- "You know they haven't been able to define waterboarding. They don't know if it's torture," Trump said
- Trump has previously referred to waterboarding as "sort of the least form of torture"
(CNN)Donald Trump still isn't sure if waterboarding amounts to torture.
Despite previously acknowledging that the controversial technique is torture, the GOP front-runner appeared to backtrack on Thursday, saying that "nobody knows if it's torture."
"You know they haven't been able to define waterboarding. They don't know if it's torture. If it is, it might be a little too tough, we can't be nice," Trump said during a campaign event in Gaffney, South Carolina.
Trump has previously referred to waterboarding as "sort of the least form of torture" or "the minimal form." And in the last week, Trump has called for the U.S. to go beyond waterboarding and use other methods of torture in its fight against radical Islamic terrorism.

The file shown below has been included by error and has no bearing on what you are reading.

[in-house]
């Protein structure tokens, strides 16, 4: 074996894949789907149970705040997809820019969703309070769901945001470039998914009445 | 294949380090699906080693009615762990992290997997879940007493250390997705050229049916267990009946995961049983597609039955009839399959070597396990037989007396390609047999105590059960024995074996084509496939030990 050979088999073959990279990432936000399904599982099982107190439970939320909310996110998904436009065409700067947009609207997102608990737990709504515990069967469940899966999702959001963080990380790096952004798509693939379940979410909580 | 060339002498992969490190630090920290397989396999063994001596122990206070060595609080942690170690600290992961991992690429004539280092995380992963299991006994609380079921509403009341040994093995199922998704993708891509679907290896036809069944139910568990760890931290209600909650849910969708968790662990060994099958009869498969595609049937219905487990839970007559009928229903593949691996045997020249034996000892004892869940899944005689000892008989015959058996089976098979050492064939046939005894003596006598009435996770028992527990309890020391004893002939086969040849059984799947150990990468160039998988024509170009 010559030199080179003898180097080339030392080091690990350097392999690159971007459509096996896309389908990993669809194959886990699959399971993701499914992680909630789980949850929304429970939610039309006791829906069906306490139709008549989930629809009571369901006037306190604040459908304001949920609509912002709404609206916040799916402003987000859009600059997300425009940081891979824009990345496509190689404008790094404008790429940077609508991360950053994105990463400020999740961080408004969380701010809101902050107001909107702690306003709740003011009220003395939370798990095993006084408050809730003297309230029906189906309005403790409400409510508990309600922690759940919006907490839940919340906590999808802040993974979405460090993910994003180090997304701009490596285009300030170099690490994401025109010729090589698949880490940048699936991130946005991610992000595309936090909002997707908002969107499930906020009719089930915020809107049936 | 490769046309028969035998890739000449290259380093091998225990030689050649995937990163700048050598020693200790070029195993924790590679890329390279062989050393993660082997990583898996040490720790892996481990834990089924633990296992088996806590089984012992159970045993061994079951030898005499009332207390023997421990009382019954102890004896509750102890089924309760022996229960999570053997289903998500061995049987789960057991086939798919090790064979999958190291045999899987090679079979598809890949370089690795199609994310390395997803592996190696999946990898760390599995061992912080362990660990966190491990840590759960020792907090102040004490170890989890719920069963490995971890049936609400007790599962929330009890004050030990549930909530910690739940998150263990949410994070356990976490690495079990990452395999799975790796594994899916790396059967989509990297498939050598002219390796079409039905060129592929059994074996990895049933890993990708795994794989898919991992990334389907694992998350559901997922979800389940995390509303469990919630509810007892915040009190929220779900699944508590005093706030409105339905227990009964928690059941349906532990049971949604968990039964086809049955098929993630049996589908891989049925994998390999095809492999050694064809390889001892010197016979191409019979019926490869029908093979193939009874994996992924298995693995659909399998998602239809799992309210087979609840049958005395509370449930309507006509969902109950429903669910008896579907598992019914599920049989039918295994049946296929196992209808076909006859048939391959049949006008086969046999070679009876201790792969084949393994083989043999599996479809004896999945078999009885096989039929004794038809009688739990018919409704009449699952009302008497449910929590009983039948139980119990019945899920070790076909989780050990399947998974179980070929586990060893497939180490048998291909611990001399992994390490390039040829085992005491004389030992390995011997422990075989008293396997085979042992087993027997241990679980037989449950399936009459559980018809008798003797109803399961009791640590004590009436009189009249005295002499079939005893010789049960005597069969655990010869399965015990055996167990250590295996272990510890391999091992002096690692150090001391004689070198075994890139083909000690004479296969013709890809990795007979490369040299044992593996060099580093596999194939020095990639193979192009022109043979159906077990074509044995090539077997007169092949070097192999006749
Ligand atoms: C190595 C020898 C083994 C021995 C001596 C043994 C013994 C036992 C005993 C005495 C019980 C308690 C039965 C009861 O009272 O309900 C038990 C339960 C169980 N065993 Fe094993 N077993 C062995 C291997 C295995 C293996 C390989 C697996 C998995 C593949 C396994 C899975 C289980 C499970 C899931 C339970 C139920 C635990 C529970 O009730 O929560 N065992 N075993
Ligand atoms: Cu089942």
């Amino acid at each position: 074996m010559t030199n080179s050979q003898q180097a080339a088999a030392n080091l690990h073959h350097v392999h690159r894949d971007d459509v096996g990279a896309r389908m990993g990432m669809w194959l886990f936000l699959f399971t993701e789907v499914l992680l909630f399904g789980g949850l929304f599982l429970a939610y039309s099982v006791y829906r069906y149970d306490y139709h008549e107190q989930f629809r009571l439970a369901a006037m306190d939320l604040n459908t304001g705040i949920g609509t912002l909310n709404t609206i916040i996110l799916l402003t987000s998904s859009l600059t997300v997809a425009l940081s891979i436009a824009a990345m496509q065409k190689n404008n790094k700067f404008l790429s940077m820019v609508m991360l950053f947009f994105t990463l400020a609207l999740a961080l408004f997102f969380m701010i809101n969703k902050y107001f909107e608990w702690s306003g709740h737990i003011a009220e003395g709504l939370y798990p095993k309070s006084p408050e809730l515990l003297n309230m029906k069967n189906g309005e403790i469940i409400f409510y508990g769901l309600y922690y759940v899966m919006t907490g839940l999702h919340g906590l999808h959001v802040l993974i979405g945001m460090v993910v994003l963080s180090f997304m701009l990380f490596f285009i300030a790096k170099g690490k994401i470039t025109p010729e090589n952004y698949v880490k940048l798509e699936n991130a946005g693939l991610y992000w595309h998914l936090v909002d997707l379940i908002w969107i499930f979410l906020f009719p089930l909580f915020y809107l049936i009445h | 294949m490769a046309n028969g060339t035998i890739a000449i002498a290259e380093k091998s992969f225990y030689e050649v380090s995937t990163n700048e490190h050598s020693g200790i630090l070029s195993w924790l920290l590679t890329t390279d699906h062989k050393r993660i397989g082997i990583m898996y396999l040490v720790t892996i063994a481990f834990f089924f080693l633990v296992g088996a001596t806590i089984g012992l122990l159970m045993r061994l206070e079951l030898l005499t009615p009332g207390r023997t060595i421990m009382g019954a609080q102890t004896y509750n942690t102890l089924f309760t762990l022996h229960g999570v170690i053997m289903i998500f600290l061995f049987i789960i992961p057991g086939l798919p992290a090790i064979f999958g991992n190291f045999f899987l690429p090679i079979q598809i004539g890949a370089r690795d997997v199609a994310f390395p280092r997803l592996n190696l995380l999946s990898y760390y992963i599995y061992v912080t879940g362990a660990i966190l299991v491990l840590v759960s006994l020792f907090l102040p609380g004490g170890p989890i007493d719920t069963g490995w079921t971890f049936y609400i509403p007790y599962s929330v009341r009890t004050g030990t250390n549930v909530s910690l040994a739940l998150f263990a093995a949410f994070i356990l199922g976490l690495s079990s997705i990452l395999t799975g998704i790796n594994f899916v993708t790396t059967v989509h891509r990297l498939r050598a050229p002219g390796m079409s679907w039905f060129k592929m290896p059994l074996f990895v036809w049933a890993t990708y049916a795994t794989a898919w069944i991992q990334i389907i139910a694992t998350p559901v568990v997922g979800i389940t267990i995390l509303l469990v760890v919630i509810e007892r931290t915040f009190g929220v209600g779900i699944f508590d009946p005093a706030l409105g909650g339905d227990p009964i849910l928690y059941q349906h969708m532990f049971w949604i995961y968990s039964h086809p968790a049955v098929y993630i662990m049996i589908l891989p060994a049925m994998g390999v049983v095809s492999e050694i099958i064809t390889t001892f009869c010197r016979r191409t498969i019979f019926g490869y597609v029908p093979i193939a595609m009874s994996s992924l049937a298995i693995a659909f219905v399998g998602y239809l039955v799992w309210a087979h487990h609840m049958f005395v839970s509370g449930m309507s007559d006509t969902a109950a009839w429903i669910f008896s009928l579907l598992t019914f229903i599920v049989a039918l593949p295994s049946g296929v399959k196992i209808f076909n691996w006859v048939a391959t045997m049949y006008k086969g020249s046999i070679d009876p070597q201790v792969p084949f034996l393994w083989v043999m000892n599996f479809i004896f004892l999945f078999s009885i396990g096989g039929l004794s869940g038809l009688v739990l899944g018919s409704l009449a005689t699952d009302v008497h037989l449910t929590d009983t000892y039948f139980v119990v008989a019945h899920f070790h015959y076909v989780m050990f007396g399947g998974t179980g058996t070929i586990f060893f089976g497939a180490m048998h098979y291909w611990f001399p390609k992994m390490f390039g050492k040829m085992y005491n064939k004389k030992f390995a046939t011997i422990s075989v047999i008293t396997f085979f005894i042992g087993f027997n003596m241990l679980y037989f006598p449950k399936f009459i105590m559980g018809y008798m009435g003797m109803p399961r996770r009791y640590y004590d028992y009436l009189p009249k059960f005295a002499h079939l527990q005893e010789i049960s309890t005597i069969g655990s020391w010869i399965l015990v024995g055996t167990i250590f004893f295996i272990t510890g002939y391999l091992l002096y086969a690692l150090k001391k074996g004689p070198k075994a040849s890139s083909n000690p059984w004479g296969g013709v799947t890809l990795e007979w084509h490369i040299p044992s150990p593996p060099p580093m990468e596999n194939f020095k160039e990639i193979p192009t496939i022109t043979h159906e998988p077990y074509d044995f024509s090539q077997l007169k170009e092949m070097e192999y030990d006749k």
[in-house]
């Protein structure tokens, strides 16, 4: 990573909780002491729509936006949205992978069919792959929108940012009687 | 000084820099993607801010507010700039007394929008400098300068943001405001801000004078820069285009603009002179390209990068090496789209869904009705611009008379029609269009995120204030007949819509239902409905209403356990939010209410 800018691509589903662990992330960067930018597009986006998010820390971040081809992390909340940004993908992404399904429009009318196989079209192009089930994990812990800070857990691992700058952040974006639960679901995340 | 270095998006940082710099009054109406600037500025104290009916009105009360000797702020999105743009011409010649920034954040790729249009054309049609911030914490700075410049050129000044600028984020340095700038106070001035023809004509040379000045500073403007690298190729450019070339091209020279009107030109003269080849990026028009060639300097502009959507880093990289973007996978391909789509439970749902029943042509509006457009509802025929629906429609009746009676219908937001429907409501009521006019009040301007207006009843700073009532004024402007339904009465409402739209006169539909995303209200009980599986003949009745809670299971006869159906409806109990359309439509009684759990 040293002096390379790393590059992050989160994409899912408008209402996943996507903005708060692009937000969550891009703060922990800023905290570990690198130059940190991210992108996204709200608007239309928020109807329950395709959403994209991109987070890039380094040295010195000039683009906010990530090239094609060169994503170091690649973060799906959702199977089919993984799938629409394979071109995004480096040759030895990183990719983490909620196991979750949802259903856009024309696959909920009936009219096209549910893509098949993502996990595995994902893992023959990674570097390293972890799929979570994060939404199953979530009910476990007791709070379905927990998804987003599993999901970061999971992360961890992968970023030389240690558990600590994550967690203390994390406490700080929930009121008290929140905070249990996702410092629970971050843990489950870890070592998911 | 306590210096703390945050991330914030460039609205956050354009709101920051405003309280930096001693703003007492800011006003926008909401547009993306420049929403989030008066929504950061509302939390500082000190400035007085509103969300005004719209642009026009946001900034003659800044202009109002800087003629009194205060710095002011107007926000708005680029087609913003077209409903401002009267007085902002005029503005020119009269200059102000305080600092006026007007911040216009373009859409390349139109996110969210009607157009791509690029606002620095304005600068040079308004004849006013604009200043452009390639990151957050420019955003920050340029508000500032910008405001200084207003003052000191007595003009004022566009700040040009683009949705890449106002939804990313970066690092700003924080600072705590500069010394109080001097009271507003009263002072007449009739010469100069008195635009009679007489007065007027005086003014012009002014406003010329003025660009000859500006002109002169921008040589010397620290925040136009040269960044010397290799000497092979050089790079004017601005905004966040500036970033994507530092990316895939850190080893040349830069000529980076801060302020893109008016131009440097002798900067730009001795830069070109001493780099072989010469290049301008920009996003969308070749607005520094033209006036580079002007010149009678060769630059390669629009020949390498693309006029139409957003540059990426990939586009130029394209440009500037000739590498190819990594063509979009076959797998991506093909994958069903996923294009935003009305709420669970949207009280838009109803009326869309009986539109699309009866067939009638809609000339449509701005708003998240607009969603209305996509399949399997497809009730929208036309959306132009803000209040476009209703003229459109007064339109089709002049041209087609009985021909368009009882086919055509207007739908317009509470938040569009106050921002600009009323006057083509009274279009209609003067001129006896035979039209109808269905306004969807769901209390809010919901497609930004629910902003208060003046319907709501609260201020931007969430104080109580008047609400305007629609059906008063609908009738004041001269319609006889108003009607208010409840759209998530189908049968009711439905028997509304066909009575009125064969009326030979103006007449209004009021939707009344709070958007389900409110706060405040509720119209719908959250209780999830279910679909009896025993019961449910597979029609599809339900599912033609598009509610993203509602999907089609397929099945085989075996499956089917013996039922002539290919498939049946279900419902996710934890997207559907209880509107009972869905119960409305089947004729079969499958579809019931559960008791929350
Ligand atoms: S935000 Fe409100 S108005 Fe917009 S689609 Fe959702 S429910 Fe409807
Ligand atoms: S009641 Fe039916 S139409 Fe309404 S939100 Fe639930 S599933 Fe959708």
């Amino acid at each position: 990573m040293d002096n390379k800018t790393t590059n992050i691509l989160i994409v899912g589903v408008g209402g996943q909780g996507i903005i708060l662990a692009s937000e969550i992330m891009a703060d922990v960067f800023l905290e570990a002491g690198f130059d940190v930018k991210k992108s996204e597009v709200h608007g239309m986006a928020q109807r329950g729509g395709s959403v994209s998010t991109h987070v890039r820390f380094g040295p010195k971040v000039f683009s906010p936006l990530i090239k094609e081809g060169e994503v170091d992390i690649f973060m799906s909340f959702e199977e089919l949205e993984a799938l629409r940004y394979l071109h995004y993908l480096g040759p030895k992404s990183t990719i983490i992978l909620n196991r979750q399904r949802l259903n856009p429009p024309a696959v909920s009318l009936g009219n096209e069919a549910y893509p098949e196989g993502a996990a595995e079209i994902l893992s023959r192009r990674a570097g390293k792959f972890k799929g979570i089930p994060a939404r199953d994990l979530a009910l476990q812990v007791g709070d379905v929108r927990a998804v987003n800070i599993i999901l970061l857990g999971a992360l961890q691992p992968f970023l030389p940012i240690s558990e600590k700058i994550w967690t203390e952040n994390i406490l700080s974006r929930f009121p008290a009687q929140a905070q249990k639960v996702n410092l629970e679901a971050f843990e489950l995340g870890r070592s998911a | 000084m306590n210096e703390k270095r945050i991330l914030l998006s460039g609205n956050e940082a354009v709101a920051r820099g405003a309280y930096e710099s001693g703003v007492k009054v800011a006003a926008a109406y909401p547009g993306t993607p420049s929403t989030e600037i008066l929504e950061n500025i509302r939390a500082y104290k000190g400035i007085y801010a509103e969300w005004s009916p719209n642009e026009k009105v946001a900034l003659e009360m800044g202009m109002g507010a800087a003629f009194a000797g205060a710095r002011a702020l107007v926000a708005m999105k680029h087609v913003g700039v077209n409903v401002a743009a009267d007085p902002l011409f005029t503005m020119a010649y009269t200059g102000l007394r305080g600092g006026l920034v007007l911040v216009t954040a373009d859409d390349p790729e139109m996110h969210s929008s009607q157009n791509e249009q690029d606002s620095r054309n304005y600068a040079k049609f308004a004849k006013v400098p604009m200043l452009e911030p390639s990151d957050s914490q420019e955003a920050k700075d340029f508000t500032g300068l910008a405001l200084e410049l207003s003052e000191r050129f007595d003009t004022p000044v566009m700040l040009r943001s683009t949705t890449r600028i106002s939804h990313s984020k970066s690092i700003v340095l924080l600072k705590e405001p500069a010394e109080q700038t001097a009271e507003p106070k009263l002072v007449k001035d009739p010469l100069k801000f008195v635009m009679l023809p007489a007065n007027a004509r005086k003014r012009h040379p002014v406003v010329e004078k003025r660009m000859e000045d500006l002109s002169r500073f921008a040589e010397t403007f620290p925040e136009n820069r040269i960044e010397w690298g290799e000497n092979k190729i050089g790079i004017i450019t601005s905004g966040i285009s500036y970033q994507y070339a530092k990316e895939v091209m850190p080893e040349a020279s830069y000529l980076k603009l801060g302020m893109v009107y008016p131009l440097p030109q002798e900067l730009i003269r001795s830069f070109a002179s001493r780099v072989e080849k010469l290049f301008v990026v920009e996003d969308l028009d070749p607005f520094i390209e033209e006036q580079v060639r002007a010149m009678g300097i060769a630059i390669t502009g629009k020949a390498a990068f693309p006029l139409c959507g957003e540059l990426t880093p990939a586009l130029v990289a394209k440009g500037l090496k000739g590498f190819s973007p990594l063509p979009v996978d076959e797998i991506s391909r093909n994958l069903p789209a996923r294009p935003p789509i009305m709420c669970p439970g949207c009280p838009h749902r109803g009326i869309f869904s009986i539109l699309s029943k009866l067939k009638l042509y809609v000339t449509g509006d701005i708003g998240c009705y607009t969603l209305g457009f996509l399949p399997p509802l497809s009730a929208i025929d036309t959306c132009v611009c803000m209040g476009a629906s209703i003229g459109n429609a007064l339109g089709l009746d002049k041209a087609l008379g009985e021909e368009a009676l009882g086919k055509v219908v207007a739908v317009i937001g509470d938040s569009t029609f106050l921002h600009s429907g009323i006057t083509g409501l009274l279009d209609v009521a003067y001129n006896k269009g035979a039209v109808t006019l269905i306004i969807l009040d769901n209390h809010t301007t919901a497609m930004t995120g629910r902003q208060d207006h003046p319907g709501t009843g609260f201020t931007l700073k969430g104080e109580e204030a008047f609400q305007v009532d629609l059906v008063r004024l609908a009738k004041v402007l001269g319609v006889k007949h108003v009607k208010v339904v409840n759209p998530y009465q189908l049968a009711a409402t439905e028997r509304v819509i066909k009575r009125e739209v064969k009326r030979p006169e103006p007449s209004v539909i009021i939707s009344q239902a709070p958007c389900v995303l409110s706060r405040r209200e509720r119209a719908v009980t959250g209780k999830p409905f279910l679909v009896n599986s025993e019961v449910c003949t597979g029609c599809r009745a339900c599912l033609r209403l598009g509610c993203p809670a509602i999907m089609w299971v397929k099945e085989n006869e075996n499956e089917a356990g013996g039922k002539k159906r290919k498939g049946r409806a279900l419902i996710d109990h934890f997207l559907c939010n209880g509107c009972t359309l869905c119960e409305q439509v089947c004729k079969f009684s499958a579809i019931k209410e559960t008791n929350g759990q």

The technique, which gives the detainee the sensation of being drowned, has been classified as torture by experts, international non-governmental organizations and top officials in both Democratic and Republican parties.
In 2014, President Barack Obama said in regard to the use of waterboarding during President George W. Bush's administration that "we tortured some folks," and a Senate Intelligence Committee report released that year also classified the practice as torture.
Trump once again on Thursday suggested that the U.S. should use more severe forms of torture to obtain information from terrorist suspects and suggested ISIS militants would laugh if they heard the debate in the U.S. over waterboarding.
"We're soft and we're weak and we can't be that," Trump said.
Trump claimed on Tuesday that "torture works," though non-torture-based interrogation techniques have been proven to be more effective in securing accurate and reliable information.
Torture is also banned by international conventions that have been ratified by the U.S.